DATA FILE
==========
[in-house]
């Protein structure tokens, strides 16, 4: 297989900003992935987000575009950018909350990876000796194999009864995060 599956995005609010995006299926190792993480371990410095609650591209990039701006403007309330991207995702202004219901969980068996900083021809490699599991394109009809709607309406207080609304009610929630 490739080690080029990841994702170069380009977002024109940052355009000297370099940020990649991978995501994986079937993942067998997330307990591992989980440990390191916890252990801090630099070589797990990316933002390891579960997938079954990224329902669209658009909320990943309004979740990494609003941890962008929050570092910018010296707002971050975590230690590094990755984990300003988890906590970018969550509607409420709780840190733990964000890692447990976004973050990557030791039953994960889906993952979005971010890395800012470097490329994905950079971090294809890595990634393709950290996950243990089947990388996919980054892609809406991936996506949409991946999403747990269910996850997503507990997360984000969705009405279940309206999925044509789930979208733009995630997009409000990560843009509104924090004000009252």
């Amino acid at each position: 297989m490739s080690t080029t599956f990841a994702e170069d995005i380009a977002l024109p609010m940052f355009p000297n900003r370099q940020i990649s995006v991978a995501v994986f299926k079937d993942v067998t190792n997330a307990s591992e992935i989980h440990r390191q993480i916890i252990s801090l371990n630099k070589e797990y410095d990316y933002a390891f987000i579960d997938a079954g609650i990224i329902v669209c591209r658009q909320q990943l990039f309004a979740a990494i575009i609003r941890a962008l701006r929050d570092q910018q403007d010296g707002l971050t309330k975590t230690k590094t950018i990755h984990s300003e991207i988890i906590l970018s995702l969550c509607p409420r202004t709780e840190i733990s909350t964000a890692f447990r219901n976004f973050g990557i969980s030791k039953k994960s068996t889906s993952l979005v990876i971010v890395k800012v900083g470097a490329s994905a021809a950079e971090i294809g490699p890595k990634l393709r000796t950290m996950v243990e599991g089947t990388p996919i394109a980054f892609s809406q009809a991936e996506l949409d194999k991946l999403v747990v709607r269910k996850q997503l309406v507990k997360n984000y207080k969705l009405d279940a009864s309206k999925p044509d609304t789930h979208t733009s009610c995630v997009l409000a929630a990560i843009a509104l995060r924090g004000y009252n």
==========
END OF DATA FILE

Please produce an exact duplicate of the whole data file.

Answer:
[in-house]
């Protein structure tokens, strides 16, 4: 297989900003992935987000575009950018909350990876000796194999009864995060 599956995005609010995006299926190792993480371990410095609650591209990039701006403007309330991207995702202004219901969980068996900083021809490699599991394109009809709607309406207080609304009610929630 490739080690080029990841994702170069380009977002024109940052355009000297370099940020990649991978995501994986079937993942067998997330307990591992989980440990390191916890252990801090630099070589797990990316933002390891579960997938079954990224329902669209658009909320990943309004979740990494609003941890962008929050570092910018010296707002971050975590230690590094990755984990300003988890906590970018969550509607409420709780840190733990964000890692447990976004973050990557030791039953994960889906993952979005971010890395800012470097490329994905950079971090294809890595990634393709950290996950243990089947990388996919980054892609809406991936996506949409991946999403747990269910996850997503507990997360984000969705009405279940309206999925044509789930979208733009995630997009409000990560843009509104924090004000009252």
């Amino acid at each position: 297989m490739s080690t080029t599956f990841a994702e170069d995005i380009a977002l024109p609010m940052f355009p000297n900003r370099q940020i990649s995006v991978a995501v994986f299926k079937d993942v067998t190792n997330a307990s591992e992935i989980h440990r390191q993480i916890i252990s801090l371990n630099k070589e797990y410095d990316y933002a390891f987000i579960d997938a079954g609650i990224i329902v669209c591209r658009q909320q990943l990039f309004a979740a990494i575009i609003r941890a962008l701006r929050d570092q910018q403007d010296g707002l971050t309330k975590t230690k590094t950018i990755h984990s300003e991207i988890i906590l970018s995702l969550c509607p409420r202004t709780e840190i733990s909350t964000a890692f447990r219901n976004f973050g990557i969980s030791k039953k994960s068996t889906s993952l979005v990876i971010v890395k800012v900083g470097a490329s994905a021809a950079e971090i294809g490699p890595k990634l393709r000796t950290m996950v243990e599991g089947t990388p996919i394109a980054f892609s809406q009809a991936e996506l949409d194999k991946l999403v747990v709607r269910k996850q997503l309406v507990k997360n984000y207080k969705l009405d279940a009864s309206k999925p044509d609304t789930h979208t733009s009610c995630v997009l409000a929630a990560i843009a509104l995060r924090g004000y009252n």